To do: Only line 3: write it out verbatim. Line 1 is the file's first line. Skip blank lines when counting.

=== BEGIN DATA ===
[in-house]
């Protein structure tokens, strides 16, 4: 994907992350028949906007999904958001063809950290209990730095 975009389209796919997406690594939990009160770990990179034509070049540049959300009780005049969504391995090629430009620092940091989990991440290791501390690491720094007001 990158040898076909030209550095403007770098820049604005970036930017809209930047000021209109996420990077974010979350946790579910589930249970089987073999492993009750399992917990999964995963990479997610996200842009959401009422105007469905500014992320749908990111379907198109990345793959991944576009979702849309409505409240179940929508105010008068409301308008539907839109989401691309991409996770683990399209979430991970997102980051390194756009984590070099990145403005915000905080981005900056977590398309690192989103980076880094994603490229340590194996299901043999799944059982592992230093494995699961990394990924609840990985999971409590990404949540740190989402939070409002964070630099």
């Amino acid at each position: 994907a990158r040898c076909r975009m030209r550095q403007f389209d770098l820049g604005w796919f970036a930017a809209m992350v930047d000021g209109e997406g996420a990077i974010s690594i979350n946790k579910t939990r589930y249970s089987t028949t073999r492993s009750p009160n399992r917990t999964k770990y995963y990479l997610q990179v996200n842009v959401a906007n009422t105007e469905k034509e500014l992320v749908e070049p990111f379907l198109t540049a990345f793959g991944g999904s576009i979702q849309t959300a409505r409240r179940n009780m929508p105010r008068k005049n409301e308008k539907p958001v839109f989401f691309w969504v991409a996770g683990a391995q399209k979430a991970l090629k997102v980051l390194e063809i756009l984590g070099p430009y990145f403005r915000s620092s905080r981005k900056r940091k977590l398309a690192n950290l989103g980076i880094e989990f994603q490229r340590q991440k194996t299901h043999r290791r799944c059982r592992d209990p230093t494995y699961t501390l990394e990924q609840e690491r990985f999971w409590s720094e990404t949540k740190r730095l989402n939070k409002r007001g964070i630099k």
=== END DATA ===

């Amino acid at each position: 994907a990158r040898c076909r975009m030209r550095q403007f389209d770098l820049g604005w796919f970036a930017a809209m992350v930047d000021g209109e997406g996420a990077i974010s690594i979350n946790k579910t939990r589930y249970s089987t028949t073999r492993s009750p009160n399992r917990t999964k770990y995963y990479l997610q990179v996200n842009v959401a906007n009422t105007e469905k034509e500014l992320v749908e070049p990111f379907l198109t540049a990345f793959g991944g999904s576009i979702q849309t959300a409505r409240r179940n009780m929508p105010r008068k005049n409301e308008k539907p958001v839109f989401f691309w969504v991409a996770g683990a391995q399209k979430a991970l090629k997102v980051l390194e063809i756009l984590g070099p430009y990145f403005r915000s620092s905080r981005k900056r940091k977590l398309a690192n950290l989103g980076i880094e989990f994603q490229r340590q991440k194996t299901h043999r290791r799944c059982r592992d209990p230093t494995y699961t501390l990394e990924q609840e690491r990985f999971w409590s720094e990404t949540k740190r730095l989402n939070k409002r007001g964070i630099k």